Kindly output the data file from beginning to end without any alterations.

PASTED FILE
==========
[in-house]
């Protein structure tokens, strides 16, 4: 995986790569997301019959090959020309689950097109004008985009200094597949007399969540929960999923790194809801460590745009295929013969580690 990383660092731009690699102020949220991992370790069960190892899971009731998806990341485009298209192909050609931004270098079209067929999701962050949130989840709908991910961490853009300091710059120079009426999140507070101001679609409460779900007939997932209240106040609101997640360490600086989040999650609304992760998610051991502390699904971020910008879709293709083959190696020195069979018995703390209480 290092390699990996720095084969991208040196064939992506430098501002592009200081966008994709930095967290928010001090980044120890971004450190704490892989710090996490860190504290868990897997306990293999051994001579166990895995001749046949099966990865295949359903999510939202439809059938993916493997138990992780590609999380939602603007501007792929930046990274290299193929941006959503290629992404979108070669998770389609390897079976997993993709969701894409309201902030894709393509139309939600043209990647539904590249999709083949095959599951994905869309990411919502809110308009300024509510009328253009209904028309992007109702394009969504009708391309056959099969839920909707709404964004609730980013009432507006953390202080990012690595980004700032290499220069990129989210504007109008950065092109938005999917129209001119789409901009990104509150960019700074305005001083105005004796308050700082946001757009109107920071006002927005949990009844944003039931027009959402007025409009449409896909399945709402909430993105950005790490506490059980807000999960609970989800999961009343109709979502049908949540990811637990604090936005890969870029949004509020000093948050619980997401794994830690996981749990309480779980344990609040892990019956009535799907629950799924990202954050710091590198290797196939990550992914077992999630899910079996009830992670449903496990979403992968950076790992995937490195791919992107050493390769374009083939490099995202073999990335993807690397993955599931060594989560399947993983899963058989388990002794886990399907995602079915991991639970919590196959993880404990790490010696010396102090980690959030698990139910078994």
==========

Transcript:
[in-house]
């Protein structure tokens, strides 16, 4: 995986790569997301019959090959020309689950097109004008985009200094597949007399969540929960999923790194809801460590745009295929013969580690 990383660092731009690699102020949220991992370790069960190892899971009731998806990341485009298209192909050609931004270098079209067929999701962050949130989840709908991910961490853009300091710059120079009426999140507070101001679609409460779900007939997932209240106040609101997640360490600086989040999650609304992760998610051991502390699904971020910008879709293709083959190696020195069979018995703390209480 290092390699990996720095084969991208040196064939992506430098501002592009200081966008994709930095967290928010001090980044120890971004450190704490892989710090996490860190504290868990897997306990293999051994001579166990895995001749046949099966990865295949359903999510939202439809059938993916493997138990992780590609999380939602603007501007792929930046990274290299193929941006959503290629992404979108070669998770389609390897079976997993993709969701894409309201902030894709393509139309939600043209990647539904590249999709083949095959599951994905869309990411919502809110308009300024509510009328253009209904028309992007109702394009969504009708391309056959099969839920909707709404964004609730980013009432507006953390202080990012690595980004700032290499220069990129989210504007109008950065092109938005999917129209001119789409901009990104509150960019700074305005001083105005004796308050700082946001757009109107920071006002927005949990009844944003039931027009959402007025409009449409896909399945709402909430993105950005790490506490059980807000999960609970989800999961009343109709979502049908949540990811637990604090936005890969870029949004509020000093948050619980997401794994830690996981749990309480779980344990609040892990019956009535799907629950799924990202954050710091590198290797196939990550992914077992999630899910079996009830992670449903496990979403992968950076790992995937490195791919992107050493390769374009083939490099995202073999990335993807690397993955599931060594989560399947993983899963058989388990002794886990399907995602079915991991639970919590196959993880404990790490010696010396102090980690959030698990139910078994």